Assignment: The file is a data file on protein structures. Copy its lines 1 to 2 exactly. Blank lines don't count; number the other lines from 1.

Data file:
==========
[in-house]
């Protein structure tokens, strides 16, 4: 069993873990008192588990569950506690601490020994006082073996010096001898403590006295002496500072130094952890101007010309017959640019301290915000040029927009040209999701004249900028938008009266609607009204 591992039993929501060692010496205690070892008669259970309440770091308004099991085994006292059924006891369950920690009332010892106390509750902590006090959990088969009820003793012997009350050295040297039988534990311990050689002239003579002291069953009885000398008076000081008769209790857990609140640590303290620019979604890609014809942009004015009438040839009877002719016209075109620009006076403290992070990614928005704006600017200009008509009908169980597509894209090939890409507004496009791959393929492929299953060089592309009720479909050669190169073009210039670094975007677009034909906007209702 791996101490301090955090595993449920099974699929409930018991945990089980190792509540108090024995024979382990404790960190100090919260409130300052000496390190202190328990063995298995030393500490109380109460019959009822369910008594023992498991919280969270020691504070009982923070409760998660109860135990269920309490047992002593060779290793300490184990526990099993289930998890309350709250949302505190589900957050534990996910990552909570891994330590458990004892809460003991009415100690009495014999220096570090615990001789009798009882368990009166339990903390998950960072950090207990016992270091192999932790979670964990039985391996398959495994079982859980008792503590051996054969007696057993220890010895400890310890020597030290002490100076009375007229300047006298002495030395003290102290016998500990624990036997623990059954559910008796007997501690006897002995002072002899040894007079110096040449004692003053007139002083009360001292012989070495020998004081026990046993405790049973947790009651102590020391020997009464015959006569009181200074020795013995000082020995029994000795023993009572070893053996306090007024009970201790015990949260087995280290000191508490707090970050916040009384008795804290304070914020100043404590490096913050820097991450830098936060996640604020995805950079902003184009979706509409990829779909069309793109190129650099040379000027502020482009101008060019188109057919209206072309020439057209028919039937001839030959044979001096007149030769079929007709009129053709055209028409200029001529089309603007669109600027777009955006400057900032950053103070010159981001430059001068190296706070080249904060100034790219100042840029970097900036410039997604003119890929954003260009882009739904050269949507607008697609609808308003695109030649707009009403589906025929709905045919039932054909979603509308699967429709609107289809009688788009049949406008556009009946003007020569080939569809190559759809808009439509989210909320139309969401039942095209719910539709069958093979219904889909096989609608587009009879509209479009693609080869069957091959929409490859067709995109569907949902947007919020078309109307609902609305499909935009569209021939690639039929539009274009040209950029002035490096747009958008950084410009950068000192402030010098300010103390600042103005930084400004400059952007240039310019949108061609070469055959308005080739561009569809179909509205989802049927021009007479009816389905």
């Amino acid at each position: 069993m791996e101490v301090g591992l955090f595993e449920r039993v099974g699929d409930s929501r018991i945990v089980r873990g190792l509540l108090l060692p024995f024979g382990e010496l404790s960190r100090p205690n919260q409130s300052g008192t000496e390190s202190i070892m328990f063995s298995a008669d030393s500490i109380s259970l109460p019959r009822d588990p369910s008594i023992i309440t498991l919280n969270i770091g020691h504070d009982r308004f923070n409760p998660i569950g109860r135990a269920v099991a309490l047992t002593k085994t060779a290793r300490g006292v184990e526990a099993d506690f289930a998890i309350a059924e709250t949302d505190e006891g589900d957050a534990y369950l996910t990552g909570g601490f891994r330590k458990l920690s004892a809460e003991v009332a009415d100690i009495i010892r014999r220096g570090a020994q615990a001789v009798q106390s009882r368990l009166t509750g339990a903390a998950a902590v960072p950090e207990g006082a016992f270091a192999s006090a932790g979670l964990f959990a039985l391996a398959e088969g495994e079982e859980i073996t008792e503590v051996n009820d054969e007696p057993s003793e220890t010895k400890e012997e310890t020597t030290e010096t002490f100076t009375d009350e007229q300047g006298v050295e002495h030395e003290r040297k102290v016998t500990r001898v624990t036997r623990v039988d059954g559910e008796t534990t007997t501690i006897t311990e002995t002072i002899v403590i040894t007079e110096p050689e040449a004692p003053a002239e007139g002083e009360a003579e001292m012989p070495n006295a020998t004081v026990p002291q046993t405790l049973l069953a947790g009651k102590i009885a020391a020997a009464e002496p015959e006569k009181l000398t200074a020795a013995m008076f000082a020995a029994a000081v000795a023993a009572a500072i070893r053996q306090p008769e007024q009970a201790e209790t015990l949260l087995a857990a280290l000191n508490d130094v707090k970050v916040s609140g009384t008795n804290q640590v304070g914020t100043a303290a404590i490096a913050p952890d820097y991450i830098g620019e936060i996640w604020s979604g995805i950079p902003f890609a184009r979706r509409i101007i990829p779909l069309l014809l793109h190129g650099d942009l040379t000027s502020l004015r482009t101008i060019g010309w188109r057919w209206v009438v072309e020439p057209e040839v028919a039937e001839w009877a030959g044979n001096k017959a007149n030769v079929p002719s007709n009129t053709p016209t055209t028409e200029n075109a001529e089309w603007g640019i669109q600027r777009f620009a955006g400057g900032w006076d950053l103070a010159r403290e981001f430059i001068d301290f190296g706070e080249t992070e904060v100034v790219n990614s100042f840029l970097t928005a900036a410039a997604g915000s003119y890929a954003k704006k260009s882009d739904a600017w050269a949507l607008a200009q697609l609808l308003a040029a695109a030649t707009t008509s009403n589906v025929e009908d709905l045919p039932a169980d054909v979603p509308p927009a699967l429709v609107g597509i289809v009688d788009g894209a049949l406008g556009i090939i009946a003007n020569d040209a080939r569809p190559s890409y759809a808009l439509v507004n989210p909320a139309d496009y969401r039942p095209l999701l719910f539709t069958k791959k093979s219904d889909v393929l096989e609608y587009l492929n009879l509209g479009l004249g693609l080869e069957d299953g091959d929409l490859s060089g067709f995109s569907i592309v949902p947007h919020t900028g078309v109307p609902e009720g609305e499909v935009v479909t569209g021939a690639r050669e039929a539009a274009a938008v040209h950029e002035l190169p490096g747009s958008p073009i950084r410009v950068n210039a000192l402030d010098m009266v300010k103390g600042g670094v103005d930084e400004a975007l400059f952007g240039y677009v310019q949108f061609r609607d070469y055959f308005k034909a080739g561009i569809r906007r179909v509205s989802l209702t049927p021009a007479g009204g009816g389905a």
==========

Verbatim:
[in-house]
């Protein structure tokens, strides 16, 4: 069993873990008192588990569950506690601490020994006082073996010096001898403590006295002496500072130094952890101007010309017959640019301290915000040029927009040209999701004249900028938008009266609607009204 591992039993929501060692010496205690070892008669259970309440770091308004099991085994006292059924006891369950920690009332010892106390509750902590006090959990088969009820003793012997009350050295040297039988534990311990050689002239003579002291069953009885000398008076000081008769209790857990609140640590303290620019979604890609014809942009004015009438040839009877002719016209075109620009006076403290992070990614928005704006600017200009008509009908169980597509894209090939890409507004496009791959393929492929299953060089592309009720479909050669190169073009210039670094975007677009034909906007209702 791996101490301090955090595993449920099974699929409930018991945990089980190792509540108090024995024979382990404790960190100090919260409130300052000496390190202190328990063995298995030393500490109380109460019959009822369910008594023992498991919280969270020691504070009982923070409760998660109860135990269920309490047992002593060779290793300490184990526990099993289930998890309350709250949302505190589900957050534990996910990552909570891994330590458990004892809460003991009415100690009495014999220096570090615990001789009798009882368990009166339990903390998950960072950090207990016992270091192999932790979670964990039985391996398959495994079982859980008792503590051996054969007696057993220890010895400890310890020597030290002490100076009375007229300047006298002495030395003290102290016998500990624990036997623990059954559910008796007997501690006897002995002072002899040894007079110096040449004692003053007139002083009360001292012989070495020998004081026990046993405790049973947790009651102590020391020997009464015959006569009181200074020795013995000082020995029994000795023993009572070893053996306090007024009970201790015990949260087995280290000191508490707090970050916040009384008795804290304070914020100043404590490096913050820097991450830098936060996640604020995805950079902003184009979706509409990829779909069309793109190129650099040379000027502020482009101008060019188109057919209206072309020439057209028919039937001839030959044979001096007149030769079929007709009129053709055209028409200029001529089309603007669109600027777009955006400057900032950053103070010159981001430059001068190296706070080249904060100034790219100042840029970097900036410039997604003119890929954003260009882009739904050269949507607008697609609808308003695109030649707009009403589906025929709905045919039932054909979603509308699967429709609107289809009688788009049949406008556009009946003007020569080939569809190559759809808009439509989210909320139309969401039942095209719910539709069958093979219904889909096989609608587009009879509209479009693609080869069957091959929409490859067709995109569907949902947007919020078309109307609902609305499909935009569209021939690639039929539009274009040209950029002035490096747009958008950084410009950068000192402030010098300010103390600042103005930084400004400059952007240039310019949108061609070469055959308005080739561009569809179909509205989802049927021009007479009816389905």